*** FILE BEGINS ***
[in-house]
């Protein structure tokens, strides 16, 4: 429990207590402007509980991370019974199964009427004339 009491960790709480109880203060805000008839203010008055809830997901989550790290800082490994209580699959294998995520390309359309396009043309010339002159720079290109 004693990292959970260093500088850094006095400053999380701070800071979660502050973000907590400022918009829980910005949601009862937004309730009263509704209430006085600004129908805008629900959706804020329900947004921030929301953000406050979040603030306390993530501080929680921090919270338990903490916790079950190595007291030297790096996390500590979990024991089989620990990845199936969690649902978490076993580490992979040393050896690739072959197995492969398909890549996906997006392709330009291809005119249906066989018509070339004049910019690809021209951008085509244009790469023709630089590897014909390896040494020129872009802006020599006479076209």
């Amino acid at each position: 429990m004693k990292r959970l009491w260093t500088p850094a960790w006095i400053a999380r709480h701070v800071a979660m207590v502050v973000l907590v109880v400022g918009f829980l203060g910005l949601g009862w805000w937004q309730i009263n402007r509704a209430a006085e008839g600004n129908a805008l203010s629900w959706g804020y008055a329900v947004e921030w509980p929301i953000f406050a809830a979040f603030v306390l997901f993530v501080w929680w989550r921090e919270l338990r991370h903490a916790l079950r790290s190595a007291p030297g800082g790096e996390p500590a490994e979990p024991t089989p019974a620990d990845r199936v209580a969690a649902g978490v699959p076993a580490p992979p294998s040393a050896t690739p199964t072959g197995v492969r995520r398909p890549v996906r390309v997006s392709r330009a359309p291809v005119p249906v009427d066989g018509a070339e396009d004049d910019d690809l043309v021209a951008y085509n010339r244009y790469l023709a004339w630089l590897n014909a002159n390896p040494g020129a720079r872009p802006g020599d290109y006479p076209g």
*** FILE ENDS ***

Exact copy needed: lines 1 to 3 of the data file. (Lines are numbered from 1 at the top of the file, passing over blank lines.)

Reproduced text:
[in-house]
């Protein structure tokens, strides 16, 4: 429990207590402007509980991370019974199964009427004339 009491960790709480109880203060805000008839203010008055809830997901989550790290800082490994209580699959294998995520390309359309396009043309010339002159720079290109 004693990292959970260093500088850094006095400053999380701070800071979660502050973000907590400022918009829980910005949601009862937004309730009263509704209430006085600004129908805008629900959706804020329900947004921030929301953000406050979040603030306390993530501080929680921090919270338990903490916790079950190595007291030297790096996390500590979990024991089989620990990845199936969690649902978490076993580490992979040393050896690739072959197995492969398909890549996906997006392709330009291809005119249906066989018509070339004049910019690809021209951008085509244009790469023709630089590897014909390896040494020129872009802006020599006479076209």
């Amino acid at each position: 429990m004693k990292r959970l009491w260093t500088p850094a960790w006095i400053a999380r709480h701070v800071a979660m207590v502050v973000l907590v109880v400022g918009f829980l203060g910005l949601g009862w805000w937004q309730i009263n402007r509704a209430a006085e008839g600004n129908a805008l203010s629900w959706g804020y008055a329900v947004e921030w509980p929301i953000f406050a809830a979040f603030v306390l997901f993530v501080w929680w989550r921090e919270l338990r991370h903490a916790l079950r790290s190595a007291p030297g800082g790096e996390p500590a490994e979990p024991t089989p019974a620990d990845r199936v209580a969690a649902g978490v699959p076993a580490p992979p294998s040393a050896t690739p199964t072959g197995v492969r995520r398909p890549v996906r390309v997006s392709r330009a359309p291809v005119p249906v009427d066989g018509a070339e396009d004049d910019d690809l043309v021209a951008y085509n010339r244009y790469l023709a004339w630089l590897n014909a002159n390896p040494g020129a720079r872009p802006g020599d290109y006479p076209g």